Despite the historical roller coaster ride of organic milk production, things currently seem to be settling into a more stable mode. Peter Hollinshead talks to Nicholas Saphir, executive chairman of the Organic Milk Suppliers Co-operative.
The last time I caught up with OMSCo it was having a bit of a hard time with organic milk effectively going into the normal liquid pool – now you tell me you are flying.
What has caused this turnaround?
If you look at the last few years, unlike northern Europe or America where organic consumption continued to grow during the recession, the UK market went backwards. We could see conventional prices falling through the floor and that if we weren’t careful we would end up in a boom-bust cycle again, and the only way to deal with that was to find markets that would significantly add value. We wondered if we could produce milk to an American standard, and we could, and could we find the right partner, and we did in Organic Valley, and so developed the Kingdom cheese business. We are also exporting butter to manufacturers in the States and Europe as there are a lot of manufacturers in Europe wanting to produce organic product for the States and want organic material which meets American standards, and we are the only milk producer in Europe currently able to produce to these standards.
OK, let’s look at the nitty gritty of the UK market first. With the conventional market here struggling to average somewhere around 20-22ppl, what are you currently returning to your members?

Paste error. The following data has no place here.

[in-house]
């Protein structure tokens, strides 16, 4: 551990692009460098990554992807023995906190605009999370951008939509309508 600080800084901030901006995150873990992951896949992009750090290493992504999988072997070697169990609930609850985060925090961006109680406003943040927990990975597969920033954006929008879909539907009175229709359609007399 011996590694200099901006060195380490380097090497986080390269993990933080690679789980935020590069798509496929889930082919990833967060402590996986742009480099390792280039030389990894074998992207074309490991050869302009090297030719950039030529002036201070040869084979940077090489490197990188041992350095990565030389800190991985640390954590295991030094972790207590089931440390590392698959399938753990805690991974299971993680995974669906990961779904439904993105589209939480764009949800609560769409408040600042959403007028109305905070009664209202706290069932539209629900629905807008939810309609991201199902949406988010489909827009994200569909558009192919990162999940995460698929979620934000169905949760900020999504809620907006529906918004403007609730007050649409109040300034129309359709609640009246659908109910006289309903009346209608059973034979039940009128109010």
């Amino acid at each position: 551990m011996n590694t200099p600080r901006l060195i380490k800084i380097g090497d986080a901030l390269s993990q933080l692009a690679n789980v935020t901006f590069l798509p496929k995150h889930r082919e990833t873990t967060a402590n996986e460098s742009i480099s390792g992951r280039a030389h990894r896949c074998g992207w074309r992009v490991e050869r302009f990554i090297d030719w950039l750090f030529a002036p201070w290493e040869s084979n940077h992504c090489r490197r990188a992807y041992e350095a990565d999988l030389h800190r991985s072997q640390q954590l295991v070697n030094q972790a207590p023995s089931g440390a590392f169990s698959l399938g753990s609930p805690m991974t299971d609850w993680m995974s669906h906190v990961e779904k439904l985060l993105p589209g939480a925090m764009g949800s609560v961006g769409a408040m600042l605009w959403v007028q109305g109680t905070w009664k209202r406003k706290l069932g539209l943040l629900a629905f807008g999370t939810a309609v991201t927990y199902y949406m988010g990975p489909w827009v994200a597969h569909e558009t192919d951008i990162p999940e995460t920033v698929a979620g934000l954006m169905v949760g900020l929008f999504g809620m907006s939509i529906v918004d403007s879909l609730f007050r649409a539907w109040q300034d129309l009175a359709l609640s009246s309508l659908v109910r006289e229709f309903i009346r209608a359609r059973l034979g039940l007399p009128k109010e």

We don’t have a single price as it depends on seasonality and the like, but you can say the current premium against Defra farmgate conventional price is probably about 14-15p.
So you are at 35-36ppl?
That’s for sure, but you are on the bottom end of it.
Okay, a figure like that, which we will say for the sake of argument is around 37-38p, would make many non-organic producers green with envy, but of course it’s not the price that is important but the margin – how do your margins compare with those in the conventional field?
You have to say it is not just about the cost of production, which is higher, but it’s also higher in terms of collection and higher in terms of the management of the farm itself because you have to put much more attention into the detail. So unless you have a premium that is getting somewhere near that level, then it is uneconomic. We need that sort of level of premium to sustain organic production in the future.
I’ll come onto that in a moment, but to put your business into perspective you handle about 0.3bn litres, around two-thirds of all UK organic milk, and it must be a logistics nightmare collecting from all those scattered producers?
Yes, we’ve taken a view historically that we have a duty to UK organic farmers, which means we don’t have the most intensive milk fields in the country, and as we haven’t been selective that means our cost of collection is comparatively high. We do have milk swaps with other people which helps, but thickening up the milk field is going to be the primary goal of any further membership extension as you cannot go, as we do, from the north of Scotland to the tip of Cornwall, for effectively 250-300m litres and not suffer compared with conventional milk where it is all ring fenced around the factory.
Can you give me a figure for your cost of collection in ppl terms?